over shoulders,under armpits and tie to front of chest>> to me i imagine the pull force forward,and the push down on shoulders too, for a more rotational input; not singular force to calc at any rate!
    .
    Overwhelming with by bulldogging with power gear surely is strong way to go
    >>but i see double edged sword as in all, the strength of overcoming wood, can also overcome constitution of wood for possible disaster of higher loaded order
    >>i trust that is metered judiciously to target; generally lower forces in equation that get job done are safer
    .
    Sometimes perhaps must fall back and respect :
    "Not everything that can be counted counts.
    Not everything that counts can be counted."
    >>And fact that it was a favorite quote on the wall of a real "number's man" (Einstein)
    .
    Of all the stuff i've instinctively followed up on from such feeling;
    >>been called out on etc. here and theres, to me this over the end/top lacing would be the unproven
    >>but i guess must be true to my instincts and models on this, as they have been so absolutely true to me please.
     
    Last edited: Nov 28, 2017
    SomethingWitty likes this.
  14. Daniel

    Daniel Well-Known Member

    Joined:
    Jul 1, 2006
    Messages:
    2,784
    Location:
    Suburban Philadelphia (Wayne)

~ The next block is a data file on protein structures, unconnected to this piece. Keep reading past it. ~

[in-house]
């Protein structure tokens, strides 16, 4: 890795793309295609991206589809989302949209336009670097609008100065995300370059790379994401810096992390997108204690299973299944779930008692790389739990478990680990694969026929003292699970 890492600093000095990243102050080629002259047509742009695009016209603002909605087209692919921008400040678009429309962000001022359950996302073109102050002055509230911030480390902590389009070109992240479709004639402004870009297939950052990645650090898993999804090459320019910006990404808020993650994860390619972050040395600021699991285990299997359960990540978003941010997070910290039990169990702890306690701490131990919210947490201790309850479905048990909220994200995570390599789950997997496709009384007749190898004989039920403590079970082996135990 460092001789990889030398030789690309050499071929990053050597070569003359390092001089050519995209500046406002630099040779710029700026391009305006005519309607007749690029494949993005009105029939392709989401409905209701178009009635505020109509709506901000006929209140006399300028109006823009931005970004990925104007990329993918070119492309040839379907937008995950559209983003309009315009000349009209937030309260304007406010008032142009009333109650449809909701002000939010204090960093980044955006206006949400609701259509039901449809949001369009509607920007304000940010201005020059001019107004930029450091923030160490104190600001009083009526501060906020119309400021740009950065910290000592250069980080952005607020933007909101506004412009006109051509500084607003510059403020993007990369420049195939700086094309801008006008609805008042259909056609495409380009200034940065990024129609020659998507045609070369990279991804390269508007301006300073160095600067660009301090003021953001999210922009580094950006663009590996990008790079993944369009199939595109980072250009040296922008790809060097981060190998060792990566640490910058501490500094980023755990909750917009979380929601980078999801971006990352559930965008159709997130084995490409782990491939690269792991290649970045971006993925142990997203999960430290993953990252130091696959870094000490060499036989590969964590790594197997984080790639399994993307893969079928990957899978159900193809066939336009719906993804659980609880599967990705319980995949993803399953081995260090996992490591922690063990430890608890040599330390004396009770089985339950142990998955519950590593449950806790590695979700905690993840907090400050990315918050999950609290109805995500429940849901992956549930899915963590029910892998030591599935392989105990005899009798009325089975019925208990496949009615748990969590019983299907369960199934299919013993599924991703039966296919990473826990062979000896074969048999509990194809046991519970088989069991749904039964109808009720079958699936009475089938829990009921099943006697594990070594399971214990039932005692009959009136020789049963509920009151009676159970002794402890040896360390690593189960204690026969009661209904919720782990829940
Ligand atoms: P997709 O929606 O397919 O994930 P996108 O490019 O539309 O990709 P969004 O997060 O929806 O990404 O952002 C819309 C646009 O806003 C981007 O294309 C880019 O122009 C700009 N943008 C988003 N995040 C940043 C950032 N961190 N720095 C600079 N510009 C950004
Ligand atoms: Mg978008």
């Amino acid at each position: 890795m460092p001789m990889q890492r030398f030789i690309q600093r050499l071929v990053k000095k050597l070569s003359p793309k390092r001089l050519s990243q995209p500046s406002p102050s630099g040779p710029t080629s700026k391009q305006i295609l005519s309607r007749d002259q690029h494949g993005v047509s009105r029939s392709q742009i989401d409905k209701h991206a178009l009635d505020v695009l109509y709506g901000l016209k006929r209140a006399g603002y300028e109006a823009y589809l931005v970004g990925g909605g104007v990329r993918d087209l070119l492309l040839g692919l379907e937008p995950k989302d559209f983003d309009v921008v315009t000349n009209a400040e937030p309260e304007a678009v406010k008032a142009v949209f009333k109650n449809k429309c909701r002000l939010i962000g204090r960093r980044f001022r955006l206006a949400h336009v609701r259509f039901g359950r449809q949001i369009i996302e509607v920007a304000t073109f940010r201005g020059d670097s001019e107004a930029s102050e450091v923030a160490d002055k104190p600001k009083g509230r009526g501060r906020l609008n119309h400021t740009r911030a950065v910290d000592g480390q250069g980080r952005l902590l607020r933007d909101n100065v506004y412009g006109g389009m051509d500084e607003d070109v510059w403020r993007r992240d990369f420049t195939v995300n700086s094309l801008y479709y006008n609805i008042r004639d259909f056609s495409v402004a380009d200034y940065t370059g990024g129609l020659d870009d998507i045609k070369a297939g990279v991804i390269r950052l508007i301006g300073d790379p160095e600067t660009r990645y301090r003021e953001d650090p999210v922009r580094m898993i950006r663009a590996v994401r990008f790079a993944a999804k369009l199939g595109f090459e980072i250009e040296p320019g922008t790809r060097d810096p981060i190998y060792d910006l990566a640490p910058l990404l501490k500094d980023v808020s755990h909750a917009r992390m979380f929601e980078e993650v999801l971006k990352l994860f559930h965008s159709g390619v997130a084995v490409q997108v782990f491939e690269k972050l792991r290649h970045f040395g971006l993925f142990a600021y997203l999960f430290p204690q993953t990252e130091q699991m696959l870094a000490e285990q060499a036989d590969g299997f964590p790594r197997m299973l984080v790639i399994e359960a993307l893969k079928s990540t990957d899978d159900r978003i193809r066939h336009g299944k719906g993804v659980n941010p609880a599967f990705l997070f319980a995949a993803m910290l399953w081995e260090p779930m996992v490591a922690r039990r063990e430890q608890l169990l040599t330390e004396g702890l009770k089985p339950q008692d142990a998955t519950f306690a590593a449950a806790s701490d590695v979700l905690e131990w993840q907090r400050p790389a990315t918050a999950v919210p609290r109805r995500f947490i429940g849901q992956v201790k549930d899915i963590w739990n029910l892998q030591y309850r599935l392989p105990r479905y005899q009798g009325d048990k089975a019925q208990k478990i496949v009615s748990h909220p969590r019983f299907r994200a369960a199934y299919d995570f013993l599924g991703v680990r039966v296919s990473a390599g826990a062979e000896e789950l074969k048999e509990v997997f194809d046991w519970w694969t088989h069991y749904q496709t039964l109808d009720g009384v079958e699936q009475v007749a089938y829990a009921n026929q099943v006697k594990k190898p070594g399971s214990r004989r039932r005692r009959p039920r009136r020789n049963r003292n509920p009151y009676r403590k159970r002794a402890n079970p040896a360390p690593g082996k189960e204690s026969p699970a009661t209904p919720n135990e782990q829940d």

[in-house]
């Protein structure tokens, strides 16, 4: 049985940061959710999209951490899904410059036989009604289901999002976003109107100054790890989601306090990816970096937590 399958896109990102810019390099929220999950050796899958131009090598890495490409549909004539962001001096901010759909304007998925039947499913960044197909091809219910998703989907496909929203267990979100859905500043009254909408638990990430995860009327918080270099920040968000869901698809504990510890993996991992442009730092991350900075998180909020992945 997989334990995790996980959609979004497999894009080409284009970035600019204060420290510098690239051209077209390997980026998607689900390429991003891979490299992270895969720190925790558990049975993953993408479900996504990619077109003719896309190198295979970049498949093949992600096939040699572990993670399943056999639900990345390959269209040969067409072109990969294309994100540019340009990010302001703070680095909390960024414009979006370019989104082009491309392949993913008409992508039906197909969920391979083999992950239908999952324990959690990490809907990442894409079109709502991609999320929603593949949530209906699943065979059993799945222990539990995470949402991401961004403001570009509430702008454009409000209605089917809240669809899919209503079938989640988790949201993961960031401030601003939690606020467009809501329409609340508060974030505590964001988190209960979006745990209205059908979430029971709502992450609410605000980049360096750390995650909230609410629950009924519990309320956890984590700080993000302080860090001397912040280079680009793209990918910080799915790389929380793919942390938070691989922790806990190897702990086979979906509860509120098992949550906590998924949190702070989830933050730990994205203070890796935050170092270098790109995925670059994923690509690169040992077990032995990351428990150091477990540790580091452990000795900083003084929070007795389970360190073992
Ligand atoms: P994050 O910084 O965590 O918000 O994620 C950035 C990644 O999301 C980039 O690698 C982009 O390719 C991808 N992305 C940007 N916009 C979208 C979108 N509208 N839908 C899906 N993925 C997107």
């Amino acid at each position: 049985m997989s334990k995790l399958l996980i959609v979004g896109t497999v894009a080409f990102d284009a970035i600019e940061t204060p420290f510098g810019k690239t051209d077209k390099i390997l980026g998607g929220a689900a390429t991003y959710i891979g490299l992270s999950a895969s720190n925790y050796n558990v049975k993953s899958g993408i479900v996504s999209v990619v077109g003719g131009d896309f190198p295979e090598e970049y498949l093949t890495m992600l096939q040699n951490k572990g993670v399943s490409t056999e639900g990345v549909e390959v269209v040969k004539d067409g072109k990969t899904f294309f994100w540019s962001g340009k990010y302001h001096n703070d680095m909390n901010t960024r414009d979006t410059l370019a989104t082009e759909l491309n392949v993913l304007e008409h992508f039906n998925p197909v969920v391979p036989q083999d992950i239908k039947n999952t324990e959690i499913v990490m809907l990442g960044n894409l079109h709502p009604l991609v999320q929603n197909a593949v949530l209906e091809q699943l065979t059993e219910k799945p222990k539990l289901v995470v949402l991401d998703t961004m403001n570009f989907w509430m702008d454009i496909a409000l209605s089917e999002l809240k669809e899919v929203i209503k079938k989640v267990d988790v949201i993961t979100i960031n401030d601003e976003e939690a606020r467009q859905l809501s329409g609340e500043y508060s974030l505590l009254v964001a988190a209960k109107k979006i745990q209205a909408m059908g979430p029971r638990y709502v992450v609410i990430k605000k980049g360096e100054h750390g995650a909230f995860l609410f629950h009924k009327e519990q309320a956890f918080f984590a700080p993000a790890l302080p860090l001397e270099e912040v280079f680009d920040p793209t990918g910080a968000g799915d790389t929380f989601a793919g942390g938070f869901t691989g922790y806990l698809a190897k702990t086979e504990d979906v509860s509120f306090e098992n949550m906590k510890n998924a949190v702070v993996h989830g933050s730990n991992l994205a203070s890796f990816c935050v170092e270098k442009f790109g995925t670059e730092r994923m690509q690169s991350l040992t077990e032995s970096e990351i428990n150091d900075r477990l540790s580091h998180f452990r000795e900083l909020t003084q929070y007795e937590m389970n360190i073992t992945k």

The up and over basal tie -off is not a 2:1 MA system. you need to pull 2 feet of rope for every foot of movement for 2:1 MA
     
  15. treehumper

    treehumper Well-Known Member

    Joined:
    Apr 23, 2006
    Messages:
    6,453
    Location:
    Ridgefield, NJ
    Where a good union exists the over the top basal tie is an easy set and, as Dr. John Ball pointed out, safer set up to untie. Nobody has to get up into a suspended canopy to untie or leave the rope and risk it being cut.
     
  16. TheTreeSpyder

    TheTreeSpyder Well-Known Member

    Joined:
    Jan 15, 2002
    Messages:
    1,499
    Location:
    Florida>>> USA
    i'm not sure chasing this mythical windmill around again; will find magic unicorn force at the end of rainbow
    >>But let's stir this around some more please.......
    Let's squint to not just be blinded by measuring forces;
    >>to draw focus on another possible multiplier:the force directions the forces work, how many directions that is
    >>And if these directions/vectors miss/confront/add to / OR LEVERAGE each other
    >>then consider elastic spring storage as a force resevoir consideration
    .
    Preview:
    .
    If we basal tied ; up over the top; and stood at base of tree pulling downward.
    >>If Zer0 frictions, this would be 2/1 force>> it would try , though unsucessfully to compress top with 2 legs of pull
    Introduce friction at top; we'd have 1xPull
    >> + whatever force made it thru the friction buffer, to tension the rear leg/basal tie.
    If we sweat/swig a line length purchase from the rear leg side to the control leg side that we pull
    >>we raise the tension contribution on the rear leg, and the friction buffer now helps maintain it
    >>The longer the rear line/'leg'; the more we can work this leveraging
    >>and the more elastic length to store it in
    As we now hold the control leg and walk backwards; the angle over the top opens up
    >>now even with Zer0 friction, would not have 2/1
    .
    Leave force behind, and look at directions inflicted:
    BUT; let's not chase the 2/1 this round:
    In straight forward/ Bowline around the top type pull
    >>the rope itself pulls in 1 direction on the target
    In over the top/basal tie